Tuesday, May 10, 2011

Who Will Be the Man Behind the Mask?

The Red Sox are finally starting to play how everyone expected them to play in 2011. Their pitching is coming through in the big time, with Jon Lester pitching like the ace he is, Josh Beckett partying like its 2007, and Jonathan Papelbon playing for a big contract. On the other side, production is beginning to come from the bats as well. Lead off man Jacoby Ellsbury is in the midst of an active league-high 18 game hitting streak. Adrian Gonzalez is holding down the middle of the lineup, hitting .317 with 25 RBIs, on top of three home runs since May 3rd. Even Carl Crawford, the man of the sub-.200 BA in the month of April, has started hitting, recording a hit in each game in May, lifting his average to an otherworldly .211. With all of that being said, the Red Sox still search for their answer behind the plate.

While he has started to perform better behind the plate managing this pitching staff, Jarrod Saltalamacchia has still left much to be desired on the offensive side of the plate. In 23 games so far this year, Salty has hit a .203/.247/.275 triple-slash line. His career line of .245/.310/.378 indicates that he is hitting below his capabilities. One reason is that he is not hitting righties so far this year. In his career, he has a .751 OPS against right handed pitching, but in 2011 that OPS is at just .613. Taking a deeper look at his games, the average ERA of the right handed starters that Salty has faced in 2011 is 3.47, compared to a league average ERA of 3.81. When you take into account that he faced Joel Piniero (.071 ERA, but only two starts) and Mitch Talbot (1.46 ERA in two starts), Saltalamacchia has faced about league-average right handed pitching, and is putting up sub-par numbers.

The Red Sox should not be expecting any sort of improvement out of Saltalamacchia. Even though he has played a relatively small number of games in his career, his lifetime splits show that he stays pretty consistent from month to month throughout the year. In April, Salty hit .216/.273/.275, and his past says that he will stay at somewhere near this level for the duration of the season. Although he has shown greater power numbers after his opening month of the season, his average, OBP and OPS have largely stayed constant from month to month. If the Red Sox are looking for an improvement as the season goes on, they are looking for something that hasn't happened in Saltalamacchia's past.

Boston has not been getting production out of their backup either. Captain Jason Varitek has been horrendous at the plate, with a .157/.246/.216 triple slash line. The thing about Tek is that he is not here for his offense anymore. As the backup, they expect him to hit better than he is, of course, but they really want him to draw on his personal strengths. Varitek has always been great at handling a pitching staff, and continues to do that in 2011. He has basically been Josh Beckett's personal catcher this year, and Beckett is pitching as well as he has since he won the World Series here in 2007. However, the Red Sox need production out of their starting catcher offensively, and it doesn't seem they will be getting it from these two guys.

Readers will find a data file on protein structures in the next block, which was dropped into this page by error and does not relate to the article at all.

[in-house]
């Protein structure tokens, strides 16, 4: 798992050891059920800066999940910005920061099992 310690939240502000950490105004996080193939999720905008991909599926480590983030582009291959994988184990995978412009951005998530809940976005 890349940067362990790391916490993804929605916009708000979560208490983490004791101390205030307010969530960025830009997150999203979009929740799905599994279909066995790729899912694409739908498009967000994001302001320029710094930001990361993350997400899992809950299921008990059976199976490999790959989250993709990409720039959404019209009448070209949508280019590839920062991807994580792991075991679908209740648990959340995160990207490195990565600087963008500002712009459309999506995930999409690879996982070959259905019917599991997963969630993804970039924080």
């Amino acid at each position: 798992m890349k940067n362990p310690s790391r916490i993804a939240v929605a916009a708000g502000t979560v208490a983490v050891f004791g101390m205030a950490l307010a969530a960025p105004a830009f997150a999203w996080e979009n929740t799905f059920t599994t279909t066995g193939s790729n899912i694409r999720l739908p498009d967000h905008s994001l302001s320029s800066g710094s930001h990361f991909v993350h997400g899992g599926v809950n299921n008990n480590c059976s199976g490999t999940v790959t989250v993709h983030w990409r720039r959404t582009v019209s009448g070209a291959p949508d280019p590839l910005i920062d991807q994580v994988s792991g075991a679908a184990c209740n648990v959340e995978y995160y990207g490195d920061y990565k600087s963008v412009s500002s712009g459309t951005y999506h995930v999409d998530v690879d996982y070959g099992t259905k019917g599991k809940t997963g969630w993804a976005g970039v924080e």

One quick-fix option they may consider is Michael McKenry, who was traded for back in late March, and is playing well in Pawtucket. So far this year, the former Colorado Rockie has hit .340/.446/.511 against AAA pitching. This is production that hasn't been seen from a catcher in Boston since Varitek's All-Star days. However, McKenry has only played in 14 games, and has never even come close to those numbers in his minor league career. The Red Sox have no other internal options ready for the bigs, so they will probably be forced to look outside the organization.

The player whose name I have heard the most when this subject is brought up is Bengie Molina. Never mind the fact that the Red Sox would have arguably the three slowest men in baseball with Molina, Gonzalez and Ortiz. This would not be a smart move, in my opinion. Molina has not shown lately that he would be a major upgrade over Salty. Consider his 2010, which he split between the Rangers and Giants, where he hit .249/.297/.326. This year, he is 36, and did not have a Spring Training to get himself ready for the season. That lack of spring preparation would only exacerbate his natural aging. The Red Sox need to look for someone who can come in right now and produce at an acceptable level.

It is because of that last reason that I say that the Red Sox bite the bullet and wait out Saltalamacchia. His hitting has not been good, obviously, thus far in 2011. However, he is starting to gain more intangibles dealing with the pitching staff, and the starters are starting to look comfortable throwing to him. If he is able to continue to improve in dealing with the staff, he can be very valuable for this team. With the offense starting to hit, the pitching becomes important as the Red Sox look to charge into the MLBs elite in May. So, Theo would be wise to allow Salty to become more comfortable in a Boston uniform, and hope he can start hitting by the All Star break. If that doesn't become the case, the team may need to make a deal for a low-level starting catcher at the deadline. However, there is a lot of baseball to play until that point.

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